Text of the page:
Some of the most important lessons of the Holocaust are simply missed. Among these, as Richard Rubenstein has pointed out, was that "It could only have been carried out by an advanced political community with a highly trained, tightly disciplined police and civil service bureaucracy."

Point nine. We are talking about something that is not occurring as a result of recent disaster, but which as been in the works for a long time and I think you've gotten a little sense of that. I would just like to read an excerpt from that article that, I think it was Frank, mentioned in Parameters about the coup of 2012: "America had become exasperated with democracy. We were disillusioned with the apparent inability of elected government to solve the nation's dilemmas. We were looking for someone or something that would produce workable answers. The one institution in which people retained faith was the military."

"The military, strangely, is the one government institution that has been assigned legitimacy to act on its notion of the collective good." That's what a liberal journalist was writing in 1991. A Washington Post columnist wrote a column praising an army advocate, this sort of thing: Steven Rosenfeld described U.S. Army Major Ralph Peters this way: "At home, use of the military appears inevitable to him though not yet to an American consensus, at least on our borders and in some urban environments. He deplores our military's reluctance to join the War On Drugs which he attributes to a fear of failure. He would dutifully prepare for the traditional military missions plus the new one of missile defense. But he would be ready to engage with drugs and crimes, terrorism, peace keeping, illegal immigration, disease control, resource protection, evacuation of endangered citizens

What Dunlap described and Peters advocated was not a bold military stroke against a civilian government, but simply a coup by attrition. Yesterday I heard now Colonel Peters being fawnily interviewed by Dianne Reem on NPR

Final point, what we fear has largely happened. We need to change our verbs from "protect and save" to "restore and re-create." We are no longer talking of future danger; we are talking about transformation of American politics over the past twenty years from a constitutional government to one no longer interested in even making the fight, and in which the military and a small group of authoritarian leaders are rapidly taking control. We can talk about laws and constitutional protections, but the nature of freedom was given its post-modern meaning some years ago by none other than the current mayor of this city. He said, "Freedom is about authority. Freedom is about the willingness of every human being to cede to lawful authority a great deal of discretion about what you do."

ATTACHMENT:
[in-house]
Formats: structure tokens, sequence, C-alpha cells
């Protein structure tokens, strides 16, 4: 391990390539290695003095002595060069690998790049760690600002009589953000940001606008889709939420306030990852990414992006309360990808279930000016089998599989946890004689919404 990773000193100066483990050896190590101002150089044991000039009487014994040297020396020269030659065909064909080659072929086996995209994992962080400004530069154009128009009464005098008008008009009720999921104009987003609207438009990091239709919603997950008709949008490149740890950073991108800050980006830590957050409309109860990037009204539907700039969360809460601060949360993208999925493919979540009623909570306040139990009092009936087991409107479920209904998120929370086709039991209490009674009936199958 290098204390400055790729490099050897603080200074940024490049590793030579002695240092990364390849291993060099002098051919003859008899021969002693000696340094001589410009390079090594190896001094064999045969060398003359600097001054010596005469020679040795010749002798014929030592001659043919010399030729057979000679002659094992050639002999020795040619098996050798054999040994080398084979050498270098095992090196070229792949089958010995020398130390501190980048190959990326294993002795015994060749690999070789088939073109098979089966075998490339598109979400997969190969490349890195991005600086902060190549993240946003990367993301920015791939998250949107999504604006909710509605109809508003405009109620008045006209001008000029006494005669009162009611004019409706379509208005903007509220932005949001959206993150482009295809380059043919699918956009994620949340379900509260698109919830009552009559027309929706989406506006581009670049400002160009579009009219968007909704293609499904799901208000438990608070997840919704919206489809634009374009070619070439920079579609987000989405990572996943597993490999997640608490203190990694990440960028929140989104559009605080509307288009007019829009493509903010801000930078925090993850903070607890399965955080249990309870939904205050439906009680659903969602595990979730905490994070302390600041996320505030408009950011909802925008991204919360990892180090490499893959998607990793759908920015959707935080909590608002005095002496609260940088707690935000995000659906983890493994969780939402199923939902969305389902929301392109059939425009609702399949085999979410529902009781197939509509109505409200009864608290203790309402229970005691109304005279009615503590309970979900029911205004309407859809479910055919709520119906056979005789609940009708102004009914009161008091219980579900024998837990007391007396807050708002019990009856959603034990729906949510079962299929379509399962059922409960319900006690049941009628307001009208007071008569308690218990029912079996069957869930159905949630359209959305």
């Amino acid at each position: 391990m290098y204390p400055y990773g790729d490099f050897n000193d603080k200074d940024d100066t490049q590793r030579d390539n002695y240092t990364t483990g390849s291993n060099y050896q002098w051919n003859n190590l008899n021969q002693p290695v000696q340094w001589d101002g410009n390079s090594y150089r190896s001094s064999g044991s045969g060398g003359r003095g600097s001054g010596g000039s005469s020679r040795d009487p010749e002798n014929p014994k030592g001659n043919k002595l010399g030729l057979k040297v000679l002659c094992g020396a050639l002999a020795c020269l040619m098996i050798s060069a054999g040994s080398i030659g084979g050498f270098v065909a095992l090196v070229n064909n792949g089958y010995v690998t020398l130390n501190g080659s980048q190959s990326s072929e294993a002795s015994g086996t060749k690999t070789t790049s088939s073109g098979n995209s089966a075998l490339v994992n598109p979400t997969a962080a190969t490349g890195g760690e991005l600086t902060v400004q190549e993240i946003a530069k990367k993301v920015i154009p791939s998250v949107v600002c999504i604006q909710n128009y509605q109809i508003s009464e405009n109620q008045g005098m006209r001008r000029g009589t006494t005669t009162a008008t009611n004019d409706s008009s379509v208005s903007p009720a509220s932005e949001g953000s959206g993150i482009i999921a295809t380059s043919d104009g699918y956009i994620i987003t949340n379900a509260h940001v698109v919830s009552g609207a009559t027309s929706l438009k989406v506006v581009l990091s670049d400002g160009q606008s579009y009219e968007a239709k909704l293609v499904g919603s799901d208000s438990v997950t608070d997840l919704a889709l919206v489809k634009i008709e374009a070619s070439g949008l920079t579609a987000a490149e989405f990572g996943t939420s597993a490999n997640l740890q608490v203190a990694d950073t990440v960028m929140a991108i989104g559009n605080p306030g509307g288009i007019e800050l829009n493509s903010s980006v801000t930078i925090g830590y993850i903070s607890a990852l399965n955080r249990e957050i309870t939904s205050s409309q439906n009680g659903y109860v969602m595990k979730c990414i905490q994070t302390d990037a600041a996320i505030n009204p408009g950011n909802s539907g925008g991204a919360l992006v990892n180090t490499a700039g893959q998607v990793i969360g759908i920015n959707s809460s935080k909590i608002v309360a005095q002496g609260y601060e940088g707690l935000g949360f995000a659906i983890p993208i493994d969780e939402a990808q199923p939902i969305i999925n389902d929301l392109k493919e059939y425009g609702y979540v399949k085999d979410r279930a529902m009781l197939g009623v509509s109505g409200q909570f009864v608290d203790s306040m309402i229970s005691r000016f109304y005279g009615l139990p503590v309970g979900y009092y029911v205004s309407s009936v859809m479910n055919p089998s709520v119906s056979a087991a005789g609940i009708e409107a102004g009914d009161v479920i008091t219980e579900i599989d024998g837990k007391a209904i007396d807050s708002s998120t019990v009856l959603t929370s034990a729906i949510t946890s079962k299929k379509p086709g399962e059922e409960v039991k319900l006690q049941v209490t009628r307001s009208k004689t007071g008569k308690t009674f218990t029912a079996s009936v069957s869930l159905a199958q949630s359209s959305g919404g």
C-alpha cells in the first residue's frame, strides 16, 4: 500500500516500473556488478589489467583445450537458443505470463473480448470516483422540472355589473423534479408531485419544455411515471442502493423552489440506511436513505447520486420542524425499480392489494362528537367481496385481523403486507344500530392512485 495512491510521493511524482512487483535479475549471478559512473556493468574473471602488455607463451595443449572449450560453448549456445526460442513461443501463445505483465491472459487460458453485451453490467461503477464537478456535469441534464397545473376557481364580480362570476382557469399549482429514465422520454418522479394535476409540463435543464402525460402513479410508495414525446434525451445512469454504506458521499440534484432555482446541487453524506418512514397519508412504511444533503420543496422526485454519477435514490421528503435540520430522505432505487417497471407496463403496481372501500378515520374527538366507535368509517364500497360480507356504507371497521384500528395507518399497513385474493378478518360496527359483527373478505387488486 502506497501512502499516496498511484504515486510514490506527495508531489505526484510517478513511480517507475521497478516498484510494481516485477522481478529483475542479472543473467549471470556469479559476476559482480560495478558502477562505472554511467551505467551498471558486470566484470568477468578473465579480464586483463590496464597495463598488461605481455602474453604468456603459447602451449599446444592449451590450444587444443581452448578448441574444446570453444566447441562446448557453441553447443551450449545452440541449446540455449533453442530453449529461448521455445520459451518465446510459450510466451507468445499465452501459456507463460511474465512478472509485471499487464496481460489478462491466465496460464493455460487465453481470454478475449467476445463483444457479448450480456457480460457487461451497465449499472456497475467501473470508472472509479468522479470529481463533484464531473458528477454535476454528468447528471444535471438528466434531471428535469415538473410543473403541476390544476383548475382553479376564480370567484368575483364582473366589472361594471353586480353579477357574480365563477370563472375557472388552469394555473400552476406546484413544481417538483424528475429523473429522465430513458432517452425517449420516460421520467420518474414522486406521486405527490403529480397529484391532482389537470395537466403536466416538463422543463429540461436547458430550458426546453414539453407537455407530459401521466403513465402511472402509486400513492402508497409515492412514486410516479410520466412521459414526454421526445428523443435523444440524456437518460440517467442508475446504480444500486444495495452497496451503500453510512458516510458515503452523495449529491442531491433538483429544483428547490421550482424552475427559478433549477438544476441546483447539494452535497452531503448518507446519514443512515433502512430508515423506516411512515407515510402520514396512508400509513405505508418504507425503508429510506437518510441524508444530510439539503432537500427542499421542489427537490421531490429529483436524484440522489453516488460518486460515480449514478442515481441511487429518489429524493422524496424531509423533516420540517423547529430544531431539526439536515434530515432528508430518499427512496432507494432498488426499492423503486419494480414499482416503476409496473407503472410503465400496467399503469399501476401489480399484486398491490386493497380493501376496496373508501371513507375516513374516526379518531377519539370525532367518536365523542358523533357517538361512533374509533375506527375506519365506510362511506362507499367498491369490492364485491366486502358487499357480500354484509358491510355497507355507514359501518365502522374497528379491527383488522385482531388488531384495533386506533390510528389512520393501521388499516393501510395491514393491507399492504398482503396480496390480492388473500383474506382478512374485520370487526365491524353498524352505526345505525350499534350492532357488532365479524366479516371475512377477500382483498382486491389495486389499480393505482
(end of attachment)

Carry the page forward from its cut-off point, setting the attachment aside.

We are talking about a government, about corporations, about police, about a media who have turned their backs on constitutional government on the false and cynical grounds that they are protecting us and our liberties. As that officer said about a Vietnam village, "They must now destroy the country in order to save it." And as Judge Leonard Hand once noted, "Liberty lies in the hearts of men and women. When it dies, there is no constitution, no laws, no court that can save it." 


NARRATOR: You have been listening to "Declassified", an ongoing interview and documentary series dealing with America's national security establishment. Copies and transcripts of this program are available at www.declassifiedradio.com. That's www.declassifiedradio.com. Please refer to "Police Symposium" when ordering this episode.

homepage: homepage: http://www.declassifiedradio.com

Declassified Radio audio link 29.Jul.2002 22:10


Wow, excellent post.

Thanks for the link too, never heard of Declassified Radio before.

"You can currently listen to Declassified in the RealAudio format. More options for listening and downloading will be available soon."


Hope they get more material on there soon